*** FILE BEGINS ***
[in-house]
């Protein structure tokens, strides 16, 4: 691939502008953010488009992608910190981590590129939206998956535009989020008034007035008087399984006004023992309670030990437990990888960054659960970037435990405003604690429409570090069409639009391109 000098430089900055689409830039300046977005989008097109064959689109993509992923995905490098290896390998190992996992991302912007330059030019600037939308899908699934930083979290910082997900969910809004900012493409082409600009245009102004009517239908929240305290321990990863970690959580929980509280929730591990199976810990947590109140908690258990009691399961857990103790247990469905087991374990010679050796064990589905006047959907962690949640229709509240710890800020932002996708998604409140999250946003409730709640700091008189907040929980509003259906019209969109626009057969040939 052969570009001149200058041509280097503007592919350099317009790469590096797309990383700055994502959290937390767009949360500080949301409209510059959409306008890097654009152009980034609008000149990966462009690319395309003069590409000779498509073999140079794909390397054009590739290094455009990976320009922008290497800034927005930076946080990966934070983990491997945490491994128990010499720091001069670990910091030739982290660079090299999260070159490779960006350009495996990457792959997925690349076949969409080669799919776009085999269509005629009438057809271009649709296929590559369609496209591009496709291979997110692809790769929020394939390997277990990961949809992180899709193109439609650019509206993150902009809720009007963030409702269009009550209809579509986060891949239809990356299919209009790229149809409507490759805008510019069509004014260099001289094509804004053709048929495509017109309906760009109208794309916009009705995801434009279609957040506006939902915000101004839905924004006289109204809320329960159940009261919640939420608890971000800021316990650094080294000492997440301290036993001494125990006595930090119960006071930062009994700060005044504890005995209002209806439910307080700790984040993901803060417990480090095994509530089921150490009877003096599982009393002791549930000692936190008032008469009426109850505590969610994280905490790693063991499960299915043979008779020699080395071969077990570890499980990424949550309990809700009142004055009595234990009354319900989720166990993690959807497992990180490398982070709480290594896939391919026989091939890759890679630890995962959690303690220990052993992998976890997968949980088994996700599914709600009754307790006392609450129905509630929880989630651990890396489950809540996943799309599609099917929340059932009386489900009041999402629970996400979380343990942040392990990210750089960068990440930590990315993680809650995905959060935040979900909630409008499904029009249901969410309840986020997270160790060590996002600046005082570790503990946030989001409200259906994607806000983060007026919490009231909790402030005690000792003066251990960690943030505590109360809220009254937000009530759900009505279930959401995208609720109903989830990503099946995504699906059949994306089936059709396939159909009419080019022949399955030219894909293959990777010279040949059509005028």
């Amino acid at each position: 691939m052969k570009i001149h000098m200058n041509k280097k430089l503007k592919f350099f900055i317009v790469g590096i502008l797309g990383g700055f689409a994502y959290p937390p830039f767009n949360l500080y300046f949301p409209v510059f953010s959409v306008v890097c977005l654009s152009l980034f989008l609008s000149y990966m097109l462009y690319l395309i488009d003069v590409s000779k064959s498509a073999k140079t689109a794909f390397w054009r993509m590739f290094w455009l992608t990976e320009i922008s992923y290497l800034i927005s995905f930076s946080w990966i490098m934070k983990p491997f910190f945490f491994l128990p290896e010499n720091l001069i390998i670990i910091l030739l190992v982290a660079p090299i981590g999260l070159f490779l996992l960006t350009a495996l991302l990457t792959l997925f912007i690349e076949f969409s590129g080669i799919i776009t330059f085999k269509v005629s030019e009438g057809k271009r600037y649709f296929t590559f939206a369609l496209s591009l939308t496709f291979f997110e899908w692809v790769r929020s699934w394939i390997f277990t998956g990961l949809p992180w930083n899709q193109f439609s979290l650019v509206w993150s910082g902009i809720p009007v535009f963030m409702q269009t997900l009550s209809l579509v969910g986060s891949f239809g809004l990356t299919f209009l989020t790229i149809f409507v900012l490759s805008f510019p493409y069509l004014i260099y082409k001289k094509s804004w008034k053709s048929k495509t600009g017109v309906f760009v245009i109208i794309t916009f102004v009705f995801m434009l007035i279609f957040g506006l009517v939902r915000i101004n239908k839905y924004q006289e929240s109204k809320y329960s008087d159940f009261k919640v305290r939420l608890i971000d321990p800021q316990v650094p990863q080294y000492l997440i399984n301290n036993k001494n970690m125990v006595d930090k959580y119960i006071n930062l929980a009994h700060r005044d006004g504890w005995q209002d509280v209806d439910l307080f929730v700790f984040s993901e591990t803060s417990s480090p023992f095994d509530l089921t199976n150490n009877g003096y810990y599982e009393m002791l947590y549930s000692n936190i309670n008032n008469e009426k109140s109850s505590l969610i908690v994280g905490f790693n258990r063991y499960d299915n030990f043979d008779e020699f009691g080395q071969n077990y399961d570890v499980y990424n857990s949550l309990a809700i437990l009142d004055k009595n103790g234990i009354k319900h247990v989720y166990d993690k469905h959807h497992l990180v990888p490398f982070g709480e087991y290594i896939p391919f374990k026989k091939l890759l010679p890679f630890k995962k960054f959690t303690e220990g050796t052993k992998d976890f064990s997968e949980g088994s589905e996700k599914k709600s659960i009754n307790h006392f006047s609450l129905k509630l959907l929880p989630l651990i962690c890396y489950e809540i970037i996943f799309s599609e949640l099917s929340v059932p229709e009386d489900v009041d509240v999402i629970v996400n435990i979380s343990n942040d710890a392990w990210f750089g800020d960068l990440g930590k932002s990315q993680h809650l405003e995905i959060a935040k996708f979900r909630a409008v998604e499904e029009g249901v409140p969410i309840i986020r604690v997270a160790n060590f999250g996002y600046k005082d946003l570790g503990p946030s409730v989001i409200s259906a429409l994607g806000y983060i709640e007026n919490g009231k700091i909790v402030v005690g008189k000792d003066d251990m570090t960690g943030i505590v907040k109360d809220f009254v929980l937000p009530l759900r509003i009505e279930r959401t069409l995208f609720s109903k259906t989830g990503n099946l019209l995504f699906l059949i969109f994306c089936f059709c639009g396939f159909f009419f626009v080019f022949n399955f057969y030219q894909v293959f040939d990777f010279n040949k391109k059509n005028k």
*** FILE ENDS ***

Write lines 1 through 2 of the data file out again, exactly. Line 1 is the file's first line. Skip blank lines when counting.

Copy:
[in-house]
């Protein structure tokens, strides 16, 4: 691939502008953010488009992608910190981590590129939206998956535009989020008034007035008087399984006004023992309670030990437990990888960054659960970037435990405003604690429409570090069409639009391109 000098430089900055689409830039300046977005989008097109064959689109993509992923995905490098290896390998190992996992991302912007330059030019600037939308899908699934930083979290910082997900969910809004900012493409082409600009245009102004009517239908929240305290321990990863970690959580929980509280929730591990199976810990947590109140908690258990009691399961857990103790247990469905087991374990010679050796064990589905006047959907962690949640229709509240710890800020932002996708998604409140999250946003409730709640700091008189907040929980509003259906019209969109626009057969040939 052969570009001149200058041509280097503007592919350099317009790469590096797309990383700055994502959290937390767009949360500080949301409209510059959409306008890097654009152009980034609008000149990966462009690319395309003069590409000779498509073999140079794909390397054009590739290094455009990976320009922008290497800034927005930076946080990966934070983990491997945490491994128990010499720091001069670990910091030739982290660079090299999260070159490779960006350009495996990457792959997925690349076949969409080669799919776009085999269509005629009438057809271009649709296929590559369609496209591009496709291979997110692809790769929020394939390997277990990961949809992180899709193109439609650019509206993150902009809720009007963030409702269009009550209809579509986060891949239809990356299919209009790229149809409507490759805008510019069509004014260099001289094509804004053709048929495509017109309906760009109208794309916009009705995801434009279609957040506006939902915000101004839905924004006289109204809320329960159940009261919640939420608890971000800021316990650094080294000492997440301290036993001494125990006595930090119960006071930062009994700060005044504890005995209002209806439910307080700790984040993901803060417990480090095994509530089921150490009877003096599982009393002791549930000692936190008032008469009426109850505590969610994280905490790693063991499960299915043979008779020699080395071969077990570890499980990424949550309990809700009142004055009595234990009354319900989720166990993690959807497992990180490398982070709480290594896939391919026989091939890759890679630890995962959690303690220990052993992998976890997968949980088994996700599914709600009754307790006392609450129905509630929880989630651990890396489950809540996943799309599609099917929340059932009386489900009041999402629970996400979380343990942040392990990210750089960068990440930590990315993680809650995905959060935040979900909630409008499904029009249901969410309840986020997270160790060590996002600046005082570790503990946030989001409200259906994607806000983060007026919490009231909790402030005690000792003066251990960690943030505590109360809220009254937000009530759900009505279930959401995208609720109903989830990503099946995504699906059949994306089936059709396939159909009419080019022949399955030219894909293959990777010279040949059509005028």